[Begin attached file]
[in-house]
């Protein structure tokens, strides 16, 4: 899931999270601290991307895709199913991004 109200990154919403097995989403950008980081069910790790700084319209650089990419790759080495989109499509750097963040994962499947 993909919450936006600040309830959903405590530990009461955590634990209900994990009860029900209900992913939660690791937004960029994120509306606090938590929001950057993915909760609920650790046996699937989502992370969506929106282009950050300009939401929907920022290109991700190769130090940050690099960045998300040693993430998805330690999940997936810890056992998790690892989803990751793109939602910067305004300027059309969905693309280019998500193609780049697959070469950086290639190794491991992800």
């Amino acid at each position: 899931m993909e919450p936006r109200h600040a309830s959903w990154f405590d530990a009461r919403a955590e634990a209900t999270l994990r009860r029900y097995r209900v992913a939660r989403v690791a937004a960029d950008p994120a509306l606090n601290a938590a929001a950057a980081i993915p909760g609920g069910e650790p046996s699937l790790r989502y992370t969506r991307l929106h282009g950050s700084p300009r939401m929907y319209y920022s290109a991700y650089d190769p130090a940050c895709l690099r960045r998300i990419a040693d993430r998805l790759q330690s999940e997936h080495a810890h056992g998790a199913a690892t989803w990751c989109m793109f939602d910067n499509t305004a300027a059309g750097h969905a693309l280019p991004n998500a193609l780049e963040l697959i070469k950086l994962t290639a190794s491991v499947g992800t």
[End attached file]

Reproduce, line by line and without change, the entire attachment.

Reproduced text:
[in-house]
């Protein structure tokens, strides 16, 4: 899931999270601290991307895709199913991004 109200990154919403097995989403950008980081069910790790700084319209650089990419790759080495989109499509750097963040994962499947 993909919450936006600040309830959903405590530990009461955590634990209900994990009860029900209900992913939660690791937004960029994120509306606090938590929001950057993915909760609920650790046996699937989502992370969506929106282009950050300009939401929907920022290109991700190769130090940050690099960045998300040693993430998805330690999940997936810890056992998790690892989803990751793109939602910067305004300027059309969905693309280019998500193609780049697959070469950086290639190794491991992800």
């Amino acid at each position: 899931m993909e919450p936006r109200h600040a309830s959903w990154f405590d530990a009461r919403a955590e634990a209900t999270l994990r009860r029900y097995r209900v992913a939660r989403v690791a937004a960029d950008p994120a509306l606090n601290a938590a929001a950057a980081i993915p909760g609920g069910e650790p046996s699937l790790r989502y992370t969506r991307l929106h282009g950050s700084p300009r939401m929907y319209y920022s290109a991700y650089d190769p130090a940050c895709l690099r960045r998300i990419a040693d993430r998805l790759q330690s999940e997936h080495a810890h056992g998790a199913a690892t989803w990751c989109m793109f939602d910067n499509t305004a300027a059309g750097h969905a693309l280019p991004n998500a193609l780049e963040l697959i070469k950086l994962t290639a190794s491991v499947g992800t």